The disturbance of epidermal barrier function in atopy patch test reactions in atopic eczema

M. Gfesser, J. Rakoski, J. Ring

Publikation: Beitrag in FachzeitschriftArtikelBegutachtung

58 Zitate (Scopus)


Atopic eczema (AE) is a common skin disorder. Eczematous lesions showing macroscopic, microscopic and immunopathological resemblance to lesional AE can be induced by aeroallergens by epicutaneous testing (atopy patch test, APT). Altered epidermal barrier function, as determined by transepidermal water loss (TEWL), is a typical feature of patients with AE. The present investigation was performed to define the differences in the epidermal barrier function between positive APT reactions to aeroallergens and positive patch test reactions to contact allergens in AE patients. Allergen extracts from grass pollen, birch pollen, cat dander and house dust mite (Dermatophagoides pteronyssinus) were applied in large Finn chambers on Scanpor for 48 h on the clinically unaffected and untreated skin of the back, in 11 patients with AE. The same procedure was done with 27 contact allergens of a standard test battery. Test reactions were read and TEWL was measured after 48 and 72 h. Eight of the 11 patients developed positive APT reactions to D. pteronyssinus, two to cat dander and one to birch pollen. Seven of the 11 patients showed positive patch test reactions to nickel sulphate, two to potassium dichromate, one to thiuram-mix and one to paraphenylenediamine. Vehicle controls were negative. The TEWL of the positive APT reactions was significantly higher, both after 48 h (mean ± standard deviation 10.0 ± 6.5 g/m2 h) and after 72 h (9.7 ± 5.4 g/m2 h) as compared with the control site (48/72 h: 4.4 ± 1.5/4.1 ± 1.4 g/m2 h) (P < 0.01). In contrast, TEWL of the positive patch test reactions to contact allergens (48/72 h: 5.4 ± 2.2/5.4 ± 1.9 g/m2 h) was similar to that of the control site (48/72 h: 5.2 ± 2.1/5.0 ± 1.8 g/m2 h) (not significant). The relative TEWL at 48 h and 72 h, expressed as the ratio between the positive patch test and the control site, was significantly higher in the positive APT reactions (48/72h: 218.8 ± 80.4%/232.0 ± 85.9%) compared with positive patch test reactions to contact allergens (48/72 h: 102.1 ± 12.0%/107.1 ± 9.5%) (P < 0.01). It is concluded that the epidermal barrier function in AE patients is altered only in positive APT reactions, in contrast to positive patch test reactions to contact allergens. As a consequence of this aeroallergen-induced altered epidermal barrier function, further allergens can more easily penetrate the skin, inducing a vicious circle and perpetuating the eczematous lesions.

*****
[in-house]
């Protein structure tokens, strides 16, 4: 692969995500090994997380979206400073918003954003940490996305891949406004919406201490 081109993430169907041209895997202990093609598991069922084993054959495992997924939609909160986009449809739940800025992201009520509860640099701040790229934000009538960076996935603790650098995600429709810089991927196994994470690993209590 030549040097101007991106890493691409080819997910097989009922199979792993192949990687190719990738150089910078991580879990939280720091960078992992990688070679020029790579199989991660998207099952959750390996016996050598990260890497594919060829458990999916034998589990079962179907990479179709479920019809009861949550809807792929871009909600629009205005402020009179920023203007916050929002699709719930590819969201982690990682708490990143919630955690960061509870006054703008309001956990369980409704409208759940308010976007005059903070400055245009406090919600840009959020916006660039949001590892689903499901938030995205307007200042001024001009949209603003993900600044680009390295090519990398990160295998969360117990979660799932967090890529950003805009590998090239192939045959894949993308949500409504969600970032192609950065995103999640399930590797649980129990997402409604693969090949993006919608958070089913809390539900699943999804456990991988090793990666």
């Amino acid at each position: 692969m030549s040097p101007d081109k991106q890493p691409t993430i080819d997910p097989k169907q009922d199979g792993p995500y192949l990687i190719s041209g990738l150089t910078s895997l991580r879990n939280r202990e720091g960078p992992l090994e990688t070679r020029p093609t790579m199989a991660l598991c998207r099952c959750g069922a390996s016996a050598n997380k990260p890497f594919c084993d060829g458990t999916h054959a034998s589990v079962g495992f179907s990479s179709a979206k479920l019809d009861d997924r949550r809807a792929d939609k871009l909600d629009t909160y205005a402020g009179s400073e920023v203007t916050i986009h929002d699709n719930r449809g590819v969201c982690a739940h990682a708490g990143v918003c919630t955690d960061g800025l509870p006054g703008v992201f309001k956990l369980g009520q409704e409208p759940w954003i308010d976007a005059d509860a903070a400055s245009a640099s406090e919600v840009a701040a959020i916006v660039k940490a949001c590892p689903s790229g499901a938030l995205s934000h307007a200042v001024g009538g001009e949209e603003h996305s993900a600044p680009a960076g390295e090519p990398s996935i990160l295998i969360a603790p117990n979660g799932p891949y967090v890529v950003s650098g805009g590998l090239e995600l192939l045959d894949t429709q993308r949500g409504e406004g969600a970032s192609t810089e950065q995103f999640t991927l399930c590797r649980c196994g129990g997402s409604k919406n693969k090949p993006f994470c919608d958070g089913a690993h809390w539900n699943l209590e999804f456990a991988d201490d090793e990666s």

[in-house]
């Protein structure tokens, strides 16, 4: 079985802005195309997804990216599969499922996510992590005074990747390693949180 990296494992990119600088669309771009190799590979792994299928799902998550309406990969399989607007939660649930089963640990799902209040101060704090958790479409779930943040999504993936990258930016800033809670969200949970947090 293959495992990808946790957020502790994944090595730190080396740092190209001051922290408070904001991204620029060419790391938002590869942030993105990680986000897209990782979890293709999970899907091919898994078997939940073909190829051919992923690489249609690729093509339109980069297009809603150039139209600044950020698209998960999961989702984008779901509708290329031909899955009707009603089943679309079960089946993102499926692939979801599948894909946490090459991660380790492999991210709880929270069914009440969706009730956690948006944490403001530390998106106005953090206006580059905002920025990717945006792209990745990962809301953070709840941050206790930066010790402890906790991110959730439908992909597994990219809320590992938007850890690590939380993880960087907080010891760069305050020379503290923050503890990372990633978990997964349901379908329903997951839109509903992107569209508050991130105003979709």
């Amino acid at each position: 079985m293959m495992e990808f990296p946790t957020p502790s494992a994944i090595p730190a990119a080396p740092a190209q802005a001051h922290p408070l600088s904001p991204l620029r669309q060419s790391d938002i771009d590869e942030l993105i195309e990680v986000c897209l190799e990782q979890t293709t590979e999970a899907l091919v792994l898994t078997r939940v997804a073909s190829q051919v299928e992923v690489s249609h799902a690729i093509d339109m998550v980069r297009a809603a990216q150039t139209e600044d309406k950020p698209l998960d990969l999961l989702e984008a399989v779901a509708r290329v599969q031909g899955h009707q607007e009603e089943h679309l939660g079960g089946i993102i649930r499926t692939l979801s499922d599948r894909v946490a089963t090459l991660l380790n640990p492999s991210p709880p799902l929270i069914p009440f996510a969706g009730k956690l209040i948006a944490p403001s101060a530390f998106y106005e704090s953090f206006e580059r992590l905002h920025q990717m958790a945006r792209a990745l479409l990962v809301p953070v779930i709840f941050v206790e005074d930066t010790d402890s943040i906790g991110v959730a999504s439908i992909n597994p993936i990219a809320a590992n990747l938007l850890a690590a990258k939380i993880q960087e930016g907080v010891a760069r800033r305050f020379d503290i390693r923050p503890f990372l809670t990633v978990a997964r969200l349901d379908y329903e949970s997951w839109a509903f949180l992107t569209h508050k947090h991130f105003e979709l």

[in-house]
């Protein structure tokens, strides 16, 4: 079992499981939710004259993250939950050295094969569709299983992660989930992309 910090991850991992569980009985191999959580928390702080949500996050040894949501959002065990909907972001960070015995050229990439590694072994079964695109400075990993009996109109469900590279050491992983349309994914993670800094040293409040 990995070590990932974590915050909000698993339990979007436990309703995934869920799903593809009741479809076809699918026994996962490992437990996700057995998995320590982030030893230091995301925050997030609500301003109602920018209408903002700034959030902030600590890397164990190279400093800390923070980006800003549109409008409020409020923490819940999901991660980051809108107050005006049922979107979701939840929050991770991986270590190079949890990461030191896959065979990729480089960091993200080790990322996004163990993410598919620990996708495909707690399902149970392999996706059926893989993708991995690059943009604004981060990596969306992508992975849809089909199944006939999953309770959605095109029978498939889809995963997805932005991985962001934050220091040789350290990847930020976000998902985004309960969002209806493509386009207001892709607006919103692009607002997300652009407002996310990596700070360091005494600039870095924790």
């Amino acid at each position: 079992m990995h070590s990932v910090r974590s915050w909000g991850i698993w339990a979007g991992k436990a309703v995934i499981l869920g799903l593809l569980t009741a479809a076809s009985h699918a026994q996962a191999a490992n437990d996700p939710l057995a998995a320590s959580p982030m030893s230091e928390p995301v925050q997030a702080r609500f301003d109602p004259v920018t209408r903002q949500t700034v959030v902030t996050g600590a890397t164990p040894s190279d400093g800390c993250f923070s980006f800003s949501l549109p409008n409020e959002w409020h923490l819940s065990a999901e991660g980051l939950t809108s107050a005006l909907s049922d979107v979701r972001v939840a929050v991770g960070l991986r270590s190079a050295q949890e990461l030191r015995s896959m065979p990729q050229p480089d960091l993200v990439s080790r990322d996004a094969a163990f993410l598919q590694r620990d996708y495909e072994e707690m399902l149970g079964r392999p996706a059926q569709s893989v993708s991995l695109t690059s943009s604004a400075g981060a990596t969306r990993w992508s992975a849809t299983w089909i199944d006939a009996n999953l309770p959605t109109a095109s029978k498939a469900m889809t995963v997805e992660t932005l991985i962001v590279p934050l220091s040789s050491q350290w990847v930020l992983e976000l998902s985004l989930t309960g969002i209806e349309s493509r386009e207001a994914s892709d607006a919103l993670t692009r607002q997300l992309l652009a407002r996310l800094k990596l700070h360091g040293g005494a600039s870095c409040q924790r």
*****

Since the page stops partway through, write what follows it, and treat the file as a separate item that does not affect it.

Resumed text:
Seiten (von - bis)560-565
FachzeitschriftBritish Journal of Dermatology
PublikationsstatusVeröffentlicht - 1996


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